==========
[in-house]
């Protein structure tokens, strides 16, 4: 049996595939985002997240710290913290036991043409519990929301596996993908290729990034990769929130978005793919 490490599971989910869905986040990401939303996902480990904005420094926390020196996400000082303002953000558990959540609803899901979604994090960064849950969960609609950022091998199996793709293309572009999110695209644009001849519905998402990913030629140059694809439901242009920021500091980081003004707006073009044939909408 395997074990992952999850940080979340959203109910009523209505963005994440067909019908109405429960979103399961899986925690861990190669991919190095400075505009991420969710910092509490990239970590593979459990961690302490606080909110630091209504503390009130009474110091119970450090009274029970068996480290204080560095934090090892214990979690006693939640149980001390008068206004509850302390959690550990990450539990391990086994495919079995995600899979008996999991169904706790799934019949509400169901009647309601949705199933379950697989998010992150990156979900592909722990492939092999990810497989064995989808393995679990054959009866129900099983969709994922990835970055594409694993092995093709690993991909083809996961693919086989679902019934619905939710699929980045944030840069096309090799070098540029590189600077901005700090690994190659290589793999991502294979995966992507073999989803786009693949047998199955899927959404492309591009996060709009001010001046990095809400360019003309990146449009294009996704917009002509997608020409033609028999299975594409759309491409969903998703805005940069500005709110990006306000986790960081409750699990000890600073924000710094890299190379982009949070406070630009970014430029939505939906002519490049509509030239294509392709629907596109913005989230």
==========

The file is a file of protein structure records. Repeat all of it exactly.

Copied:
[in-house]
């Protein structure tokens, strides 16, 4: 049996595939985002997240710290913290036991043409519990929301596996993908290729990034990769929130978005793919 490490599971989910869905986040990401939303996902480990904005420094926390020196996400000082303002953000558990959540609803899901979604994090960064849950969960609609950022091998199996793709293309572009999110695209644009001849519905998402990913030629140059694809439901242009920021500091980081003004707006073009044939909408 395997074990992952999850940080979340959203109910009523209505963005994440067909019908109405429960979103399961899986925690861990190669991919190095400075505009991420969710910092509490990239970590593979459990961690302490606080909110630091209504503390009130009474110091119970450090009274029970068996480290204080560095934090090892214990979690006693939640149980001390008068206004509850302390959690550990990450539990391990086994495919079995995600899979008996999991169904706790799934019949509400169901009647309601949705199933379950697989998010992150990156979900592909722990492939092999990810497989064995989808393995679990054959009866129900099983969709994922990835970055594409694993092995093709690993991909083809996961693919086989679902019934619905939710699929980045944030840069096309090799070098540029590189600077901005700090690994190659290589793999991502294979995966992507073999989803786009693949047998199955899927959404492309591009996060709009001010001046990095809400360019003309990146449009294009996704917009002509997608020409033609028999299975594409759309491409969903998703805005940069500005709110990006306000986790960081409750699990000890600073924000710094890299190379982009949070406070630009970014430029939505939906002519490049509509030239294509392709629907596109913005989230």